Calculated chaos: Beijing to Chongqing


Editor’s Note: Local student Alana Redden is currently studying in China as part of the Journey East program.


3/25: Some time of day in some time zone -- it feels like nothing can touch me on an airplane. I wonder if that same thought crossed the mind of a passenger on Malaysian Airlines Flight 270.

3/26, 3:32 p.m.: Smog allows me to stare directly into the clementine sun without a squint or sting.

3/26, 6:31 p.m.: I have been awake for 31 hours. If I were to eat something and choke, it feels like there’s a legitimate chance my body would be too tired to help me. Bummer.

3/26, 8:14 p.m.: We cannot access our Journey East Documentary blog. All blogging sites are blocked in China. Freedom of speech and expression are not rights enjoyed by all members of society; it is easy to forget that when one lives in the United States.

3/27, 8:45 a.m.: There is a woman lying on the shoulder of the highway. She is being attended by no one but protected by a policeman. Her face is two feet from moving cars. Human nature is complicated.

3/27, 12:04 p.m.: Human corpses were built into the foundation of the Great Wall. I wonder how many bodies I have passed over. Is this the top of the world?

3/27, 2:03 p.m.: One Direction’s faces are plastered on billboards. I suppose one should never underestimate the power of millions of teenage crushes. (That’s what I attribute their fame to.)

3/27, 2:14 p.m.: Trees here are planted in straight, straight lines. The Vermont in me protests unnatural nature.

3/27, 2:58 p.m.: Two Lamborghinis, two Ferraris and two Maseratis passed our bus one lane over. A village, comprised of houses made of mud and bricks, sits next to the highway. I wonder who’s happier: the drivers of those cars or the dwellers of those homes?

3/27, 2:35 p.m.: The lyrics to the song I am listening to are, "what would you do if your son was crying at home on the bedroom floor because he’s hungry? And the only way to feed him is to sleep with a man for a little bit of money. His daddy’s gone, in and out of lockdown. I got a job now. So for you this is just a good time but this is what I call life.’"

3/28, 12:04 p.m.: I asked the waiter in Chinese where the bathroom was. He looked outrageously confused. I think I need to work on my tones ....


3/28, 6:45 p.m.: We are staying with host families for four nights. We forgot the word for "cold" so we asked our host mom, who doesn’t speak English, if we had the right word. She has since asked us, very sweetly, if we are cold on four separate occasions in the last hour and a half. It’s 73 degrees out.

3/29, 10:10 a.m.: I just witnessed dozens of monkeys descend a mountain side to appear at my feet where they either stole our water bottles or cleaned one another. As Ron Swanson from Parks and Recreation correctly observes, "Nature is amazing."

3/29, 11:15 a.m.: Today is a beautiful day. I am wholeheartedly content.

3/29, 2:57 p.m.: I almost dropped my camera out of the window a double decker bus in the middle of a major intersection. That would have been bad news bears.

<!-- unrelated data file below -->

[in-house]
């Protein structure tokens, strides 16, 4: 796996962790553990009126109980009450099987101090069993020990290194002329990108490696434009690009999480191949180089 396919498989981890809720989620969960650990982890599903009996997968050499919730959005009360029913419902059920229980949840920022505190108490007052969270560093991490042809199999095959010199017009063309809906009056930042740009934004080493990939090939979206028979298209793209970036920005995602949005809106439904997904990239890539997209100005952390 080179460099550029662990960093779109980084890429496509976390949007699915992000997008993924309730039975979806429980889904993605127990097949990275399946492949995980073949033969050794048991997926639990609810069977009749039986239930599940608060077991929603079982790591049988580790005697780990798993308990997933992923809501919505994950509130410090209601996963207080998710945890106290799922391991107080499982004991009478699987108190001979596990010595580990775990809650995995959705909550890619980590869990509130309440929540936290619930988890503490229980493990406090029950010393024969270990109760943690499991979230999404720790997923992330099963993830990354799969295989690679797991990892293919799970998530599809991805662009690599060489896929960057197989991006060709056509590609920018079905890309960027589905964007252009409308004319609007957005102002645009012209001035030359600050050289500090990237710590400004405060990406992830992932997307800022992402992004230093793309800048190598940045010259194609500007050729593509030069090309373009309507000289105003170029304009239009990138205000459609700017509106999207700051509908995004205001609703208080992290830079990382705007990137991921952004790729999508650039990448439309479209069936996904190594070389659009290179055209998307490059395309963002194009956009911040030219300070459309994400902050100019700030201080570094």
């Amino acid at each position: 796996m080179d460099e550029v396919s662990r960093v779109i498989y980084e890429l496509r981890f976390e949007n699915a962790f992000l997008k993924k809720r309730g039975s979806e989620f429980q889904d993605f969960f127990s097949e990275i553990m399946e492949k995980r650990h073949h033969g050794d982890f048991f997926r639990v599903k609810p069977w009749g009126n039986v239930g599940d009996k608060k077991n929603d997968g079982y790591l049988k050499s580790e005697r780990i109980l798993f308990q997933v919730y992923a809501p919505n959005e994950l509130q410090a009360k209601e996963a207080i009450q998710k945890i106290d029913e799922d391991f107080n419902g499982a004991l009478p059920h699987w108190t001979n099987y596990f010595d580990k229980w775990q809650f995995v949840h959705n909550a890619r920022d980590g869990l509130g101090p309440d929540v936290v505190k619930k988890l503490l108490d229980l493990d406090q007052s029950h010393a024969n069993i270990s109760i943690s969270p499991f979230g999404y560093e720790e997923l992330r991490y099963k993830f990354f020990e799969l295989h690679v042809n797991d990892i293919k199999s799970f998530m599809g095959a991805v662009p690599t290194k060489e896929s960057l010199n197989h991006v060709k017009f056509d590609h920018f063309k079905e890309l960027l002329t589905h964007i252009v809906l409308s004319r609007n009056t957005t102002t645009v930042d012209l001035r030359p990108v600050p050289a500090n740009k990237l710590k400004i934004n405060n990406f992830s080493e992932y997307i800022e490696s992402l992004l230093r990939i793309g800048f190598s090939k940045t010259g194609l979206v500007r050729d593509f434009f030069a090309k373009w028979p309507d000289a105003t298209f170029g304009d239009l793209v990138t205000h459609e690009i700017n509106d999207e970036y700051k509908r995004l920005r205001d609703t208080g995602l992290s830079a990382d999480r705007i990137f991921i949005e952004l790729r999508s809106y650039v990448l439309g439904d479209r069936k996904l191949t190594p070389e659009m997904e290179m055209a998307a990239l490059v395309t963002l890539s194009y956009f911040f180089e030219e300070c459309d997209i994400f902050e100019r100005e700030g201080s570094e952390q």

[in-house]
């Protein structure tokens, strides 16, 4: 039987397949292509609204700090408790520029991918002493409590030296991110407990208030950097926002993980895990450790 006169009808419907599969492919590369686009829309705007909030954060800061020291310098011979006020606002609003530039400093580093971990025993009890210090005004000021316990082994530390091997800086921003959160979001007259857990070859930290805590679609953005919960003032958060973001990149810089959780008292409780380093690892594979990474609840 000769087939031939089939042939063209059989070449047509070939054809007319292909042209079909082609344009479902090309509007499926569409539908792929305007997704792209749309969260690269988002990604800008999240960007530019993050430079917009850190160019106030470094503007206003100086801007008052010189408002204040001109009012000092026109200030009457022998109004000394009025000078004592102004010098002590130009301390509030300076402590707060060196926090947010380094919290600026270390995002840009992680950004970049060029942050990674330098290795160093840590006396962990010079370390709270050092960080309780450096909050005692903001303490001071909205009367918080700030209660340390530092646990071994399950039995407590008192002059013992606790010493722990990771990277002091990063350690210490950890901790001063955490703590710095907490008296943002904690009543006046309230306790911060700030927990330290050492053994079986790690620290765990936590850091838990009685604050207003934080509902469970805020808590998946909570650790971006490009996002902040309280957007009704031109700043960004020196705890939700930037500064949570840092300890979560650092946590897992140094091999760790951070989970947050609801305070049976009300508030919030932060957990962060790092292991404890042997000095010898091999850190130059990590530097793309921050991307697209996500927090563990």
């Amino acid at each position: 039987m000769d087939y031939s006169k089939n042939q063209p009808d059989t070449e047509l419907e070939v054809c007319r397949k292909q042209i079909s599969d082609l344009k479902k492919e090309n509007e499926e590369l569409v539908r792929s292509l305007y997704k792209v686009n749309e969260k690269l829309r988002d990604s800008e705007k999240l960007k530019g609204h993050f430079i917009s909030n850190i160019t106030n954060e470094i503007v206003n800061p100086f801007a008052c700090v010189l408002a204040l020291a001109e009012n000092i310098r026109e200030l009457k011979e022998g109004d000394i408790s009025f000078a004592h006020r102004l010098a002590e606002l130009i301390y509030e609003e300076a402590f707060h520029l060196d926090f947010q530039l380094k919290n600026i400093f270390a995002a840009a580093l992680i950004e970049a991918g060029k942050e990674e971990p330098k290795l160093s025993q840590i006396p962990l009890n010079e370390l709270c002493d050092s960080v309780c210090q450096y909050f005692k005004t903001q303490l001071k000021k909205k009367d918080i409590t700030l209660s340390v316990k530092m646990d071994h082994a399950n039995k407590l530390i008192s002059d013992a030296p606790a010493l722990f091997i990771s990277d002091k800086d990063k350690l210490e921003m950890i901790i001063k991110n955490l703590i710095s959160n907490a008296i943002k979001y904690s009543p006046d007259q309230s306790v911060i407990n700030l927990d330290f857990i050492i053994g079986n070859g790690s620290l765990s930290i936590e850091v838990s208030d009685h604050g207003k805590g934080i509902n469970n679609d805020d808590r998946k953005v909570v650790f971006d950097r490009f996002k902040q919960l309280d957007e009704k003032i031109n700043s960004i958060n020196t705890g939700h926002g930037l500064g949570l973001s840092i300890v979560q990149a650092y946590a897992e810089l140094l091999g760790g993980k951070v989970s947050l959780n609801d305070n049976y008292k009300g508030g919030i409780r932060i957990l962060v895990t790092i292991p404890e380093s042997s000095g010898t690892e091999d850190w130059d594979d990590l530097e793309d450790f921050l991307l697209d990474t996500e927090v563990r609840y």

3/30, 9:50 a.m.: Moments can seem more poignant through a camera lens because the only things in existence are what lies within the edges of the frame.

3/30, 11:23 a.m.: Two Chinese students, who are representing South Africa in the Model United Nations we are attending, are in black-face and comically colored afro wigs. I don’t know how to handle the situation.

3/30, 9:24 p.m.: I want to stand in the rain but I am in no mood to get wet.

3/30, 10:48 p.m.: Thunder shakes the bones of our house and lighting reprimands the sky.

3/30, 11:56 p.m.: I. Want. Sleep. Can’t. Keep. Editing. Documentary. Footage.

Miao Village:

3/31, 12 p.m.: Does paying to tour a "traditional village" fall under cultural appreciation or exploitation?

3/31, 6:36 a.m.: I am struck by how quickly two people can find solace in one another.

3/31, 9:41 a.m.: We have entered the land of terraced rice patties and forested mountains. The beauty can almost be appreciated, but not quite. It may be too beautiful.

4/1, 8:19 a.m.: Happy April Fool’s Day? I’ve never been much of one for holidays. Is April Fool’s even considered a holiday?

4/1, 1:15 p.m.: The most delicious food is always found in the most unexpected places. One must enter knowing he or she will leave with either salmonella or gluttonous contentment.

4/1, 4:23 p.m.: We hitchhiked home with my host mom. It was not dangerous or uncomfortable; the practice seems to be commonplace. Most Chinese don’t appear to be wary of strangers in the way many Americans tend to be.

4/1, 6:55 p.m.: My roommate and I gave our host family maple candy as a thank you/goodbye present. Our host mother refused to eat it because she wanted to save it for an indefinite length of time. She said she’d rather look at it than eat it. It felt like a very Chinese thing to do.

4/2, 11:30 a.m.: People sit here. Few people at home make the time to really sit down and hit the pause button.

4/2, 2:22 p.m.: It turns out all-bus sing-alongs are undeniably fun.


4/3, 1:57 p.m.: We have left the land of green pyramids to be swallowed by concrete skeletons. I imagine there are enough apartment buildings in three square miles to house the entire population of Vermont.

4/4, 11:09 p.m.: That’s all for today. Until next time,


Alana Redden is a senior at Leland & Gray Union High School. She can be reached at


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